PHOTO BY ADITYA VYAS
PHOTO BY ADITYA VYAS
Stay in the know about what's happening in collectibles, NFTs, culture, and investing.
In the mid-1980’s, the toy craze was in full swing. Hasbro had just launched their exceptionally successful G.I. Joe series and was determined to deliver new and innovative products to their loyal fans. With competitors like Mattel producing at the highest level, Hasbro was forced to ask themselves, what could possibly be next?
As it turned out, the answer was already in Japan. In 1983, Hasbro took notice of Japanese toy manufacturer Takara's Microman and Diaclone toy lines -- sets often credited with producing the original transforming robot toys.
The toys offered something new: modularity, an added degree of complexity and interaction for the user. In short -- the Diaclone series created a different way to play. Hasbro was hooked. After purchasing the rights to produce the toys from Takara, the American toy manufacturer was ready to bring shape-shifting toys to North American markets.
One thing remained: a great marketing story that would bring the toys to life and make them irresistible for American kids. Hasbro had just worked with Marvel on a wildly successful three-pronged marketing strategy for their G.I. Joe franchise: a toy line, accompanied by a Marvel comic book and an animated series. Thus, with the help of Marvel’s Jim Shooter and Dennis O'Neill, the battle of the Autobots vs. Decepticons was written and the Transformers were born.
In 1984, Hasbro re-launched the Diaclone toy line under the name Transformers: Generation 1, turning the toys into recognizable characters such as Optimus Prime and Megatron. Just as they had done before, Marvel and Hasbro would co-produce a comic and animated series alongside the toy launch, boosting overall reception and popularity. Generation 1 (G1) would continue from 1984-1990, split up into individual series by year.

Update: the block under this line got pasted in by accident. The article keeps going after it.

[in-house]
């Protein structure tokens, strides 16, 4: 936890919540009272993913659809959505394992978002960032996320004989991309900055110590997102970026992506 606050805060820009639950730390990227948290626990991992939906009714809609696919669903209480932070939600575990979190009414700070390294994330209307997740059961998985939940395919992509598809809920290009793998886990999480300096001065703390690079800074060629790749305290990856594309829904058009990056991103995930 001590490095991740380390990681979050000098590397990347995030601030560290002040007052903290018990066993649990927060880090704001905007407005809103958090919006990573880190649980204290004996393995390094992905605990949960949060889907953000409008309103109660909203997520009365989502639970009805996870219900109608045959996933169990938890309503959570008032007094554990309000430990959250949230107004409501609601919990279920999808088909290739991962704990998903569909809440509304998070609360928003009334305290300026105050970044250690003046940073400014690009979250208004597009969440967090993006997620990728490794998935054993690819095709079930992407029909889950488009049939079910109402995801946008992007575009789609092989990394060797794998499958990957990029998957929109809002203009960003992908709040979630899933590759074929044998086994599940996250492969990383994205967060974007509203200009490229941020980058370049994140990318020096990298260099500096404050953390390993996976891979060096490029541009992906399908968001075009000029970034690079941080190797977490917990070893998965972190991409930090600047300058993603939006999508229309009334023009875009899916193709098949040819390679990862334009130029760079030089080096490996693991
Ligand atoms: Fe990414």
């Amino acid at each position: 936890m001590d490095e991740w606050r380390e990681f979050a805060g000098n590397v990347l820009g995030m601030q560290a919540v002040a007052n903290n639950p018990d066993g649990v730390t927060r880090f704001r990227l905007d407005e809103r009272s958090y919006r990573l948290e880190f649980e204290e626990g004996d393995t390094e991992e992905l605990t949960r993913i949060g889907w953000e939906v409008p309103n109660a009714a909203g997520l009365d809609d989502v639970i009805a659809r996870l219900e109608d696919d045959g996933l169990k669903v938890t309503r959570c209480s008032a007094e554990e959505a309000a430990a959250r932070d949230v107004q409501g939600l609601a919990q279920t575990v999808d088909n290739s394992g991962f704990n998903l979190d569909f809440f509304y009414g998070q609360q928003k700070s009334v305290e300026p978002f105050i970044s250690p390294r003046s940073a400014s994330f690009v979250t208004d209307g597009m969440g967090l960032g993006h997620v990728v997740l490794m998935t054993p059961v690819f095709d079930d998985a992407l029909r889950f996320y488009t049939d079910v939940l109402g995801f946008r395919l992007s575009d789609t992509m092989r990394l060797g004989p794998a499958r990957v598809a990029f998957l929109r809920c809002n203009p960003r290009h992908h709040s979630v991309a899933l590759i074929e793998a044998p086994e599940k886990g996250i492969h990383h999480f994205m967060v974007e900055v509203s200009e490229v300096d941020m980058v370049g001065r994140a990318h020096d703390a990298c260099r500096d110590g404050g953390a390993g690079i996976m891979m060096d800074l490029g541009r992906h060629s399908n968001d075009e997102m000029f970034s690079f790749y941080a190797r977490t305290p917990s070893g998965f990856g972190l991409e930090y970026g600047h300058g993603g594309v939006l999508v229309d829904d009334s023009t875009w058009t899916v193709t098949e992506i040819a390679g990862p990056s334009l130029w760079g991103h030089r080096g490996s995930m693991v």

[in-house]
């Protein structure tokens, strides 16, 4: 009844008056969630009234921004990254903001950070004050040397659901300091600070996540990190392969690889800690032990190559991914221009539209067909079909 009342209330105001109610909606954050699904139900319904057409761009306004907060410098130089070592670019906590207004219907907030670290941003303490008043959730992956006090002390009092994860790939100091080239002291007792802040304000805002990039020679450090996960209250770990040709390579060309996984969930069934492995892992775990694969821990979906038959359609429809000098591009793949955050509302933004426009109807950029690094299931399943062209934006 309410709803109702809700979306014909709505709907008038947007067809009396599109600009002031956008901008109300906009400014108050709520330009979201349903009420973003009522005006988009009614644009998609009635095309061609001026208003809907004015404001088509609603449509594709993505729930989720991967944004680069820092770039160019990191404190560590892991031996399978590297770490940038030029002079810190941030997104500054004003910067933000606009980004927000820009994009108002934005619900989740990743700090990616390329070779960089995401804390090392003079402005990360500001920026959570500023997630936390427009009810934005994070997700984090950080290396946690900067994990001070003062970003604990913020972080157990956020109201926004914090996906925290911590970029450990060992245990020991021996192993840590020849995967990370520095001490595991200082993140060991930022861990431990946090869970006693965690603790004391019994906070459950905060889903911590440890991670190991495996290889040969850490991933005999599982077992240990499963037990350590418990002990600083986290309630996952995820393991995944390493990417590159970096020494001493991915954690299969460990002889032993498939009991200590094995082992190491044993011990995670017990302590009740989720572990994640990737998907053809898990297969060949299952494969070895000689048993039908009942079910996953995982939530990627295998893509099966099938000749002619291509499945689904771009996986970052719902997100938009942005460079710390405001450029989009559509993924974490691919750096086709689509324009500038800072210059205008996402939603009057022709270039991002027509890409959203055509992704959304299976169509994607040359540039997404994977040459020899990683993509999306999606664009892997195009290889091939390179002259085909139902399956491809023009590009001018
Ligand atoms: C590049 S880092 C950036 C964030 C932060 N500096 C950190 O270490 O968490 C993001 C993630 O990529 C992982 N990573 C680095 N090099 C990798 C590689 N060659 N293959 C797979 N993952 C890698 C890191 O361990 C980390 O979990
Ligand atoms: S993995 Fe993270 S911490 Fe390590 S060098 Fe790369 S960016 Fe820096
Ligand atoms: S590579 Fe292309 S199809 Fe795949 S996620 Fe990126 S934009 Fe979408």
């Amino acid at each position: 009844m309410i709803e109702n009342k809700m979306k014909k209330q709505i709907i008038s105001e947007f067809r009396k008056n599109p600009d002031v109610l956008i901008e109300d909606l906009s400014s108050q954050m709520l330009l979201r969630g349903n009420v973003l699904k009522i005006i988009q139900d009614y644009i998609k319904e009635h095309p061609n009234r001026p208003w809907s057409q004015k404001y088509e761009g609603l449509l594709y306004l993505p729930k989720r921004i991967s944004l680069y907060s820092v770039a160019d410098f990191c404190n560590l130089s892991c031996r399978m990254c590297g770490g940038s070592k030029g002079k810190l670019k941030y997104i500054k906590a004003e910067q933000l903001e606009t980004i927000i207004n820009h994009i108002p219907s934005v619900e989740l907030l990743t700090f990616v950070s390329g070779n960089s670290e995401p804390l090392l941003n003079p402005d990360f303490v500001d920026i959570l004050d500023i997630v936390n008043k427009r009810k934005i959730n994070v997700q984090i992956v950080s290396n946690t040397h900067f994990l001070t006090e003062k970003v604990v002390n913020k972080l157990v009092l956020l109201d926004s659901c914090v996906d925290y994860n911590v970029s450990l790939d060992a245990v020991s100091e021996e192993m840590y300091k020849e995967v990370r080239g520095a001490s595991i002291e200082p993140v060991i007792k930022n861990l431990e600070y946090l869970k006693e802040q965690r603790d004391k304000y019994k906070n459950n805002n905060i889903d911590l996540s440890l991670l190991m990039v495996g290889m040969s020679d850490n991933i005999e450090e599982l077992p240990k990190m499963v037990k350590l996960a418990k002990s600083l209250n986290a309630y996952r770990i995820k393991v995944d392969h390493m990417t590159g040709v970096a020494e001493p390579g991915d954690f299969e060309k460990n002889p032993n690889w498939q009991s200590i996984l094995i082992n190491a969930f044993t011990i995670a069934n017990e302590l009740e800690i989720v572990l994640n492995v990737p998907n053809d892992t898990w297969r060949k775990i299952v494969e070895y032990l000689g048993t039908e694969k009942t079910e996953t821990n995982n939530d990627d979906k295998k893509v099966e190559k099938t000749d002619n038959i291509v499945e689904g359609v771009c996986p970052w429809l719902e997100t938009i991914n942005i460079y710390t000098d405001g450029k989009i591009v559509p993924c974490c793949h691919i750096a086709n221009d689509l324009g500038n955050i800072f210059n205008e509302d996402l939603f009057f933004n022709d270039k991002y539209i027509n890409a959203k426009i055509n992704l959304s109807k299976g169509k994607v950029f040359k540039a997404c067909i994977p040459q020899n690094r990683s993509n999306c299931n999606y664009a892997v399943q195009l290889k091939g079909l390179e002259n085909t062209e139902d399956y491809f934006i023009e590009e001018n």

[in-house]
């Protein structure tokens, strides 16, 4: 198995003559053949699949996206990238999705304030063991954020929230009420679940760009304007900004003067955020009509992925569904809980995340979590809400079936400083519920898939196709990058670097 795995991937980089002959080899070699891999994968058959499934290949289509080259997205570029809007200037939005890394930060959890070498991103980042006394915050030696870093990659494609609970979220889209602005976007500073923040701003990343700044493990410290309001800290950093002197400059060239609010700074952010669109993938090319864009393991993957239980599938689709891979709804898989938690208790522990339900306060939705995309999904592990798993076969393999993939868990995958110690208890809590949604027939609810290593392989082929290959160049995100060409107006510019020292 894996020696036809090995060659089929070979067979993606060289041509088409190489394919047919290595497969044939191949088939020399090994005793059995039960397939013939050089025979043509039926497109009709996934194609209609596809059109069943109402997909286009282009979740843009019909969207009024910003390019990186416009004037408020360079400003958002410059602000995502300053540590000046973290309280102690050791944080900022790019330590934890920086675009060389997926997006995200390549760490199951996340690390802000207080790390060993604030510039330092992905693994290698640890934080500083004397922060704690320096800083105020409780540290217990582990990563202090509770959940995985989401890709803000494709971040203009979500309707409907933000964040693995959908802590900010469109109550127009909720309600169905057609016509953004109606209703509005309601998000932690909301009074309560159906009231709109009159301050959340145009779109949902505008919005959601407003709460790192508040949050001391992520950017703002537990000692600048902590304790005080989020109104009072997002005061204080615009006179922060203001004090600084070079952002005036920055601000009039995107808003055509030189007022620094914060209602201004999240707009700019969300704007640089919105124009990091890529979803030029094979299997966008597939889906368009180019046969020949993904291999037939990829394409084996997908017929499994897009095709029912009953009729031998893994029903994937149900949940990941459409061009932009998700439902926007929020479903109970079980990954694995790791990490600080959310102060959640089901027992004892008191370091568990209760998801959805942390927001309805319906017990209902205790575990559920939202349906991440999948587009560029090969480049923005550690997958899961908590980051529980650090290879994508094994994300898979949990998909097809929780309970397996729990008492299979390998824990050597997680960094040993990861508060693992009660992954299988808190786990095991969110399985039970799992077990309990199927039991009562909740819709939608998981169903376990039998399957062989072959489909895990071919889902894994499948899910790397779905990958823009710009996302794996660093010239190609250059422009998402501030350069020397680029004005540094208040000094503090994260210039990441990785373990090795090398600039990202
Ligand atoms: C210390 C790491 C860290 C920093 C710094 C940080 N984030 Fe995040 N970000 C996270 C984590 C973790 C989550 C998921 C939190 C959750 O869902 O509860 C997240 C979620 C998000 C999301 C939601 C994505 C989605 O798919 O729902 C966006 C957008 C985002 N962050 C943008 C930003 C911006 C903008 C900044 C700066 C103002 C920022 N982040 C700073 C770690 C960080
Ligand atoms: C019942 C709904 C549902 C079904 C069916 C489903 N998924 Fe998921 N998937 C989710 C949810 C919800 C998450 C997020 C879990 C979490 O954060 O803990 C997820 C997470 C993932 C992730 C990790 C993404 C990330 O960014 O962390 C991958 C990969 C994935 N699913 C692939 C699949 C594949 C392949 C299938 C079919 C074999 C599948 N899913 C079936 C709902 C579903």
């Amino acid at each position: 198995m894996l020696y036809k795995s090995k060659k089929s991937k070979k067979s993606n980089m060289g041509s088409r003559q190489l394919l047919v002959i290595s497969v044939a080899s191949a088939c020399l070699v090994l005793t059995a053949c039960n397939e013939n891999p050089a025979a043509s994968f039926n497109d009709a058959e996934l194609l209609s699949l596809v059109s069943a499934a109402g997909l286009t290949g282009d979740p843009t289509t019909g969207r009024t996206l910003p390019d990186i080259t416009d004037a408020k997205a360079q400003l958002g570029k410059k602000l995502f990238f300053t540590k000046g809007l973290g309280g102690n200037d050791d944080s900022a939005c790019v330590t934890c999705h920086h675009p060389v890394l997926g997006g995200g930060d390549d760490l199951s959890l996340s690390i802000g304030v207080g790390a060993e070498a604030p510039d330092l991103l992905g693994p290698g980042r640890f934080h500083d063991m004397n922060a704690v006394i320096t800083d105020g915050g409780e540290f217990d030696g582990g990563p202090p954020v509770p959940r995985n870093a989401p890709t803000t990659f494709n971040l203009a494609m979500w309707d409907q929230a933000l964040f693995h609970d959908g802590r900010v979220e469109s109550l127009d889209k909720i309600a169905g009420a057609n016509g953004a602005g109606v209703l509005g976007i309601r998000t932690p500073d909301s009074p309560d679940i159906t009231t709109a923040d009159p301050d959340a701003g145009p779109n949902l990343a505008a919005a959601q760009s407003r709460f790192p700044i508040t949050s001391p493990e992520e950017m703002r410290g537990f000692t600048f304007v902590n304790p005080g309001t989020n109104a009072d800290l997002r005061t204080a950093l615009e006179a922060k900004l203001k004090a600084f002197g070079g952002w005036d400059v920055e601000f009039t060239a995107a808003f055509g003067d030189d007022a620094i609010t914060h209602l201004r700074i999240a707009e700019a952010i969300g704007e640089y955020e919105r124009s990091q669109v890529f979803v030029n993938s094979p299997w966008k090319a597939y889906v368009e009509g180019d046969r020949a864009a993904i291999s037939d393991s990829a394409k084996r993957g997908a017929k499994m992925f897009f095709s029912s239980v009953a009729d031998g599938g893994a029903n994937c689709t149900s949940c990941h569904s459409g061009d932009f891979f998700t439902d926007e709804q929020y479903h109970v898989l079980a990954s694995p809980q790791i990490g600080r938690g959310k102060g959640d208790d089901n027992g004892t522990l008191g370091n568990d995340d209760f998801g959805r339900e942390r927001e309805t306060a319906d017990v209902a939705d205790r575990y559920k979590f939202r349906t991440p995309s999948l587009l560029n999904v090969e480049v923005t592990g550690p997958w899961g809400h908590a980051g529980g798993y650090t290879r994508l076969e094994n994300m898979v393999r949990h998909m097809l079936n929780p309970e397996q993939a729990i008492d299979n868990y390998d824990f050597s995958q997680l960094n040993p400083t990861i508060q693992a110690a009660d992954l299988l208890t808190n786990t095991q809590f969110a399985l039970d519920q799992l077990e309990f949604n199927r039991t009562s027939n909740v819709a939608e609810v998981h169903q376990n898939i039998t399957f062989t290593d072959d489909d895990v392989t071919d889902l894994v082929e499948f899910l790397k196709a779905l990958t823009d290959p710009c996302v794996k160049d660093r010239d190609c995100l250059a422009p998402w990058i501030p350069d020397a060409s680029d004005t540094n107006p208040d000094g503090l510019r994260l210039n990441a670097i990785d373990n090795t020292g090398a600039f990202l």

The original set of toys produced in 1984 falls under Series 1 (for those that are more familiar with trading cards, this is akin to a rookie card or 1st edition set). From a collector’s perspective, finding the earliest iterations of any collectable category tend to be the most valuable. In total, 28 characters were produced for Series 1: 18 Autobots and 10 decepticons. Optimus Prime, leader of the Autobots, quickly became the most popular character in the lineup.
As if getting your hands on one of the original 28 Transformers toys was not enough, Hasbro had another trick up their sleeve. While the shape-shifting robots were flying off shelves, a select few models from Series 1 were reserved for fans that were willing to put in a little extra effort.
That same year, Hasbro built another key marketing partnership with Pepsi to produce a limited edition toy that could not be purchased directly. In order to win the toy, fans would have to purchase select bottles and cans of Pepsi. For a lucky few, winning cans had the word “win” printed under the tab, while winning bottles would display a left or right image of Optimus Prime under the bottle cap. Both images needed to be collected in order to win. Then, and only then, would fans have the opportunity to own the Optimus Prime Pepsi edition toy.
Unbeknownst to anyone at the time, the budding Transformers series would go on to become a $14B franchise. Unlike many other series that produced toys to accompany a pre-existing show or series, the original toys in this case were the genesis of the Transformers story and are a pillar of collectable toy history.
Otis has an original 1984 Transformers G1 “Pepsi Edition” graded AFA 85.
New drops open every week for as little as $1/share. Subscribe to stay updated.